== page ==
Wednesday, November 29, 2017

The Development of Art Essay

The Influence of the Social, Political, or Economic Conditions on the Development of Art
Art and culture cannot exist separately from the society. They both belong to people and are produced by them, and that is why they usually become a reflection of political, social and economic changes in the society. If we study and compare the art of different periods of our history, we will notice that technique always corresponds to other fields of human life. Each global political, social or economic change has always provoked the development of new trends in art and culture. Art does not exist separately as it still belongs to people, who make the part of the society. That’s why whatever an artist expresses through his works, he voluntary or involuntary illuminates the tendencies of the society he lives in.

For example, Baroque style, which appeared at the beginning of the 17th century in Italy and became quickly widespread all over the Europe, reflected new changes in the world’s political and religious scene. Considerable changes in the structure of the Church and the wave of Protestant Reformation have changed the state of the world religion forever and weakened the influence of the Roman church. The power and even the meaning of the Church were transformed. Significant changes also required the appearance of the new art called Baroque. In the middle of the 16th century, church authorities addressed to the prominent people of art with the demand to make the art more understandable for illiterate, ordinary people. Such a conception became later reflected in the Baroque. Baroque appealed to the feelings of the people rather than their rational side. Emotions, space, drama, and grandeur, which became the main characteristics of the Baroque style, appealed to the emotive side of the personality. These characteristic features can be found in the paintings of Peter Paul Rubens for Marie de Medici in Luxemburg palace or Bernini’s sculpture Saint Theresa in Ecstasy for the Cornaro chapel.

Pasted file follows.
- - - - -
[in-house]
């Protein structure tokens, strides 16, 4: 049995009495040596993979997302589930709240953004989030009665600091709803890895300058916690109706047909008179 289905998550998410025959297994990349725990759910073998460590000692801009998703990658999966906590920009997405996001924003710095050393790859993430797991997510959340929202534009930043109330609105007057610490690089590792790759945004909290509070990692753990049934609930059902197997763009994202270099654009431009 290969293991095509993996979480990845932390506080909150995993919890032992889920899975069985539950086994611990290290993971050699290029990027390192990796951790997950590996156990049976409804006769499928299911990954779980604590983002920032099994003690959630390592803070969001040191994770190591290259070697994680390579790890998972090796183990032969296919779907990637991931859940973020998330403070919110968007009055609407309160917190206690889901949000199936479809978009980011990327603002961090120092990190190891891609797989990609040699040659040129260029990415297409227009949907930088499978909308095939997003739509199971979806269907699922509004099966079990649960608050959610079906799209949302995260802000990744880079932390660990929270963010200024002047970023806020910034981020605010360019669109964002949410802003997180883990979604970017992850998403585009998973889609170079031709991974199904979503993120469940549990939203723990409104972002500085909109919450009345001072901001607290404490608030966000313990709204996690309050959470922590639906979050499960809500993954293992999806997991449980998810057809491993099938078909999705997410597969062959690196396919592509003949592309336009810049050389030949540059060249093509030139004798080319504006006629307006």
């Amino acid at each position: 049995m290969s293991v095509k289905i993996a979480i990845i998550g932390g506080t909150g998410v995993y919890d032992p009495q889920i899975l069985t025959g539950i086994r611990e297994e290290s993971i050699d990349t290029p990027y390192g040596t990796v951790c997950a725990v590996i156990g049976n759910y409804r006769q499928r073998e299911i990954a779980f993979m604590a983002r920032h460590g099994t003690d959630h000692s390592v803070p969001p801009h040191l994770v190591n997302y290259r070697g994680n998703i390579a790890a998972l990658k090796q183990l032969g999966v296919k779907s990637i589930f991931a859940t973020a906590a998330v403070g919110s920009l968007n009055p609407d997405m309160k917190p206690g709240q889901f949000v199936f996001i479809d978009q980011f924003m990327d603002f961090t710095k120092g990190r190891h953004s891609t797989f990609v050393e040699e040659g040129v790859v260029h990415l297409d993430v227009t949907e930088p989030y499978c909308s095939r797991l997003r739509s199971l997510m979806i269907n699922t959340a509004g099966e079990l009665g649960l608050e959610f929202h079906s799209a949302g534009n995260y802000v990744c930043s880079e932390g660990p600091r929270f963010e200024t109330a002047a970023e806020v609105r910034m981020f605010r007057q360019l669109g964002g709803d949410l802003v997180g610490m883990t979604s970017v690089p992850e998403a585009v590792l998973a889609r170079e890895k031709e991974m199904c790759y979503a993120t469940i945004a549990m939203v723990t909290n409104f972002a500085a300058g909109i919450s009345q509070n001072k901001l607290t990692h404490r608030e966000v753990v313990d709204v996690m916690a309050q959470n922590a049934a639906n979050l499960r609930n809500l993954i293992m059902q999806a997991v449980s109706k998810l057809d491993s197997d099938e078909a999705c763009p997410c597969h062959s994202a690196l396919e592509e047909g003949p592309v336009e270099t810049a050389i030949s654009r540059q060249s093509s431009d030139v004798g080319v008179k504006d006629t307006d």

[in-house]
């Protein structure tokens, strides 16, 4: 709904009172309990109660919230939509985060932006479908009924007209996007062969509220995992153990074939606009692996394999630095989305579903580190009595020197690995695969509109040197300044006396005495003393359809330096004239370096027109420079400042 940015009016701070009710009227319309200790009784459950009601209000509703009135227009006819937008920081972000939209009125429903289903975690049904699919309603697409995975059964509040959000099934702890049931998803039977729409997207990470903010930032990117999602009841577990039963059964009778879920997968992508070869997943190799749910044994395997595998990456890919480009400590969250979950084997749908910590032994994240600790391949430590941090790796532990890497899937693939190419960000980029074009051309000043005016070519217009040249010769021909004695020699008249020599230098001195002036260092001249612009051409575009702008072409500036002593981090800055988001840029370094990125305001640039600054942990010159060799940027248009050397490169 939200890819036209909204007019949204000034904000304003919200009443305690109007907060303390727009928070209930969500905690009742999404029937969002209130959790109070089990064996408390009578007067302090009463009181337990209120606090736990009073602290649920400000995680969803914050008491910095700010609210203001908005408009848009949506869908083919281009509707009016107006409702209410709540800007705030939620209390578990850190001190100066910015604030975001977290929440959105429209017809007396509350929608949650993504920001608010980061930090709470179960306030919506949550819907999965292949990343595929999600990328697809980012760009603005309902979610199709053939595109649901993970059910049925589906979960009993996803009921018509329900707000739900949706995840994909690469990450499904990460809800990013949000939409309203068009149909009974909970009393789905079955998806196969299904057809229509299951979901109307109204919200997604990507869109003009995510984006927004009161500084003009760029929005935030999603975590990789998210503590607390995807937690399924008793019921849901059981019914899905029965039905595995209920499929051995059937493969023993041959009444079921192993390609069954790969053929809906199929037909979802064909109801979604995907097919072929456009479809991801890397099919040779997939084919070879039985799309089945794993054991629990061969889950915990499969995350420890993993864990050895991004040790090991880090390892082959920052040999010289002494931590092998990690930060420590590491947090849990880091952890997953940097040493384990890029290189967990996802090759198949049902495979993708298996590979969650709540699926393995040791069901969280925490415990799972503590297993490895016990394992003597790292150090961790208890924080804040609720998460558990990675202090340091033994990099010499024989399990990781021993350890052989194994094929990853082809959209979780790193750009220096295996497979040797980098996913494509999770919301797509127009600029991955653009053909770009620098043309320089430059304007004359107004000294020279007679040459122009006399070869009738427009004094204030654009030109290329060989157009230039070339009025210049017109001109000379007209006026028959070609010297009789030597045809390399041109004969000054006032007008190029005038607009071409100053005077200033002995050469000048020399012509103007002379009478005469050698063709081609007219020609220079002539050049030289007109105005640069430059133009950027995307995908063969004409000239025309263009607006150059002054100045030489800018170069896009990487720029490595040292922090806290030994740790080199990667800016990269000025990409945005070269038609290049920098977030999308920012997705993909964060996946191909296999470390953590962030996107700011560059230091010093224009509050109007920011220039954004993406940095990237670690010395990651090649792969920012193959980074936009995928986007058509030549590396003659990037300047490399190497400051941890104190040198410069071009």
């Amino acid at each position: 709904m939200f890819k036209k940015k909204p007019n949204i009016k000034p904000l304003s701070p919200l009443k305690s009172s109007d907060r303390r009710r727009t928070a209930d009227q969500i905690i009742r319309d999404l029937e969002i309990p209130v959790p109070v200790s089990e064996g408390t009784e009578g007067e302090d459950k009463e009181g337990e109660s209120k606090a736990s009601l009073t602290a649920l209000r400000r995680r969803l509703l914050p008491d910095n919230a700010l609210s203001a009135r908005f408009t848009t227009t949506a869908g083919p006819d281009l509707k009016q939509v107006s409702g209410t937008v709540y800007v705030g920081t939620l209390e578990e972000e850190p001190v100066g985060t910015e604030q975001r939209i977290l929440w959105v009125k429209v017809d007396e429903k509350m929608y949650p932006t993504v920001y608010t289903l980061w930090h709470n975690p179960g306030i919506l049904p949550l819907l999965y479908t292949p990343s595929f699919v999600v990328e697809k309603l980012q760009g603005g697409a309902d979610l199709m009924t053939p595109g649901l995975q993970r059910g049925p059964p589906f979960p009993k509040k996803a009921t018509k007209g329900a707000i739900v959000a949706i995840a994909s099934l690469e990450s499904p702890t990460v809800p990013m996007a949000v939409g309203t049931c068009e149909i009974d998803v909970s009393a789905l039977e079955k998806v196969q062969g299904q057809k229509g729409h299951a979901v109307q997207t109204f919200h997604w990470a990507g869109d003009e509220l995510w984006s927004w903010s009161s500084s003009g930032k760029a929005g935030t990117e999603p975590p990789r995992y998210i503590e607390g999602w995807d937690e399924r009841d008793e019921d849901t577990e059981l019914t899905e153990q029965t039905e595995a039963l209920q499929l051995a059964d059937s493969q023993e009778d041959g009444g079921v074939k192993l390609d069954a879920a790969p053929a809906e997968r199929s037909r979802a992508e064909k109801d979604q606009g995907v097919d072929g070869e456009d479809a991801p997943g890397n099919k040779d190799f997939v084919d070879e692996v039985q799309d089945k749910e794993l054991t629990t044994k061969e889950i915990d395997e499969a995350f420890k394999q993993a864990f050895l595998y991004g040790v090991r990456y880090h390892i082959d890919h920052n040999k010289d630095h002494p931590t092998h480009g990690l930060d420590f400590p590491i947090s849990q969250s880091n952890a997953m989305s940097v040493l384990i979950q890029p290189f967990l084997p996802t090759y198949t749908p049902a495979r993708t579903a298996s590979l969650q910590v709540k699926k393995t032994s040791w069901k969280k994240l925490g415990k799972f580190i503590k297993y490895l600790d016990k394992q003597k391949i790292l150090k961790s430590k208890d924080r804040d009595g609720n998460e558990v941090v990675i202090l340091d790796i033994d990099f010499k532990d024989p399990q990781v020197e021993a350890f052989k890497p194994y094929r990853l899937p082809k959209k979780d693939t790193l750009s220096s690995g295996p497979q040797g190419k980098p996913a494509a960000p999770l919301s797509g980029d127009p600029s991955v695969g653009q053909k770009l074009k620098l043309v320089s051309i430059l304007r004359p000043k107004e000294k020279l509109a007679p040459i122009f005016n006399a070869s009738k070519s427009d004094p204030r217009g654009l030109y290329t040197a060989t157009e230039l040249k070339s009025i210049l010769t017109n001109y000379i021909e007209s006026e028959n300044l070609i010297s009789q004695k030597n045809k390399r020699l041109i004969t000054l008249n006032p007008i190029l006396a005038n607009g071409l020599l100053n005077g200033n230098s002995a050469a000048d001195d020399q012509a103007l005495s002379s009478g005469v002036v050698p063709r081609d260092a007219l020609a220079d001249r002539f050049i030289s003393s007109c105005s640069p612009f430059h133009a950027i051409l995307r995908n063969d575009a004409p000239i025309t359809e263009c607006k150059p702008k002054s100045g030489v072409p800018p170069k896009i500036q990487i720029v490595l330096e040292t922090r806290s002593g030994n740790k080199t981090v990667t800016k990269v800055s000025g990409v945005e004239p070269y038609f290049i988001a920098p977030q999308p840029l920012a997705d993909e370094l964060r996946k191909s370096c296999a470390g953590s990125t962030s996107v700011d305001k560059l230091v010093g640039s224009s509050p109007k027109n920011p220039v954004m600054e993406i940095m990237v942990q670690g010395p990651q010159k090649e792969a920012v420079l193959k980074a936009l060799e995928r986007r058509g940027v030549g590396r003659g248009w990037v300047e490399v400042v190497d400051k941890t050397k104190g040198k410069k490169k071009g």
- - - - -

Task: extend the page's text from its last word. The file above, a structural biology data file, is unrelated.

Neoclassicism came to change Baroque in art. Neoclassicism lasted from the middle of the 18th till the beginning of the 19th century. In contrast to the ostentation of Baroque, Neoclassicism turned to the Classical art of ancient Greece and Rome. Growing interest in ancient culture was also inspired by the founding of Pompeii and Herculaneum ruins. It illustrated the attention to old traditions and classical style. Artists used Biblical themes and works of art as a basis to create new things. They transformed and changed ancient motives making them serve their purposes. So, Neoclassicism became a unique combination of modern motives in the art with old themes, methods, and tendencies.

People, tired of grandeur and ostentation of Baroque wanted to come back to classical, more reserved and straightforward art. Neoclassicism reflected the development of sciences and interest to rational aspect of human life. So, rationality and great growing interest in traditions became the main characteristics of this style of art. Jacques Louis David, a French painter, created his works in Neoclassical style. Jean Auguste Dominique Ingres also was the representative of this form of art. 

Antonio Canova from Italy and John Flaxman from England were famous neoclassic sculptors.

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Germain Bazin, Baroque and Rococo Art, 1974 

Walter Friedlaender, David to Delacroix, 1980